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Top 10 Astrophotography Locations in the USA

Night Sky Time-Lapse

If you have taken photos of the stars before, you will have seen for yourself how magical the night sky can be. On a new moon event, when the sky is at it’s darkest, the sky can be teaming with bright stars. However, if you’re near any sort of civilisation, one of the biggest challenges of astrophotography is light pollution.

There’s not much you can do about light pollution, other than go to an area free from sources of light pollution, such as street lighting and residential areas. This means finding a dark sky location.

This guide to the top 10 astrophotography locations in the USA covers the best stargazing locations for night sky photography.

This is our list of USA locations. Check out our UK guide for a list of top astrophotography locations in the UK

Darkness is essential.

In order for the night sky to truly showcase the beauty it possesses, darkness is essential. In addition, because the stars move relative to the photographer’s perspective, longer exposures result in more relative movement; resulting in trails or simply inadequate sensor exposure to draw the celestial body from the ambient light. Star trails may be an effect you desire, but if you do not want barely visible stars on a slightly darker background – you want those stars to pop – darkness is essential.

“f you do not want barely visible stars on a slightly darker background – you want those stars to pop – darkness is essential”

Below are the official top ten astrophotography locations In the United States (in no particular order).

Headlands, Michigan

One of the early designated Dark Sky Parks, Headlands includes old growth forest and rests along 2 miles of Lake Michigan Shoreline adjacent to the Straits of Mackinac. The skies here are particularly dark and light pollution is suppressed in cooperation with the International Dark Sky Association. Complete with loads of classes, events, astronomers and 24/7/365 access, this is an excellent place to see and photograph the night sky.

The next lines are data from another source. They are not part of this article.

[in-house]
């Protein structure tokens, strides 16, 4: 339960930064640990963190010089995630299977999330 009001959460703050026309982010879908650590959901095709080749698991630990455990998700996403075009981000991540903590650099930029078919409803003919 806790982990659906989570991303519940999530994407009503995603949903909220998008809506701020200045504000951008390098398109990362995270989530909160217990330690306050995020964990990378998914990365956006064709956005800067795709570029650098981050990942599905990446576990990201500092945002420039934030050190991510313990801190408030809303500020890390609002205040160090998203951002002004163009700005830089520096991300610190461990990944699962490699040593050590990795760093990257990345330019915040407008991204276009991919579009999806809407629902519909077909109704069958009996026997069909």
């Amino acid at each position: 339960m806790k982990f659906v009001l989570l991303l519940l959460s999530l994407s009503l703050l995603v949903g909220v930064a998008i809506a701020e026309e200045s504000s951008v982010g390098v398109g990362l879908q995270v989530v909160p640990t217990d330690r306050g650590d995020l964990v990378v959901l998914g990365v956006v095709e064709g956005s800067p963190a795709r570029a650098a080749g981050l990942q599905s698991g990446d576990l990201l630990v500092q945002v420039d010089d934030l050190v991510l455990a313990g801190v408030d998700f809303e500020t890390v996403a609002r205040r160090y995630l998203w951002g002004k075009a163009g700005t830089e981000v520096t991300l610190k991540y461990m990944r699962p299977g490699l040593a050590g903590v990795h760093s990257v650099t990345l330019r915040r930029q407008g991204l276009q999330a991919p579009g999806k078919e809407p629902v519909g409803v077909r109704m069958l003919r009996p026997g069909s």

Throughout the summer, the richest part of the Milky Way spreads itself across the sky, where the constellations of the Scorpion and Sagittarius join across the horizon from the perspective of the Headlands. In late summer through early winter, meteor showers appear – starting with the Perseids, followed by the Draconids and Orionids, then the Leonids in November, and the Geminids in early December, and at end of year, the Ursid Meteor Shower, originating near Ursa Major and Minor, two constellations that are always overhead in our region. The Aurora Borealis is also viewable from the Headlands – most commonly during the periods around the equinoxes, but the Aurora may appear at any time!

In the same area are other excellent spots to explore both the night sky and the natural beauty of the region – check out Sleeping Bear Dunes, Brockway Mountain, Pictured Rocks National Lakeshore, the Porcupine Mountains, Tahquamenon Falls, and Isle Royale National Park.

Cherry Springs State Park

Named after the black cherry trees, this park in Potter County, Pennsylvania, is popular amongst amateur and professional astronomers, photographers as well as stargazers. It sits at an elevation of 2300ft (701m) existing between plateaus in the Allegheny Mountains and is among the darkest places east of the Mississippi and considered a “place of exceptional nighttime beauty” by the International Dark-Sky Association. Night viewing is available 24 hours.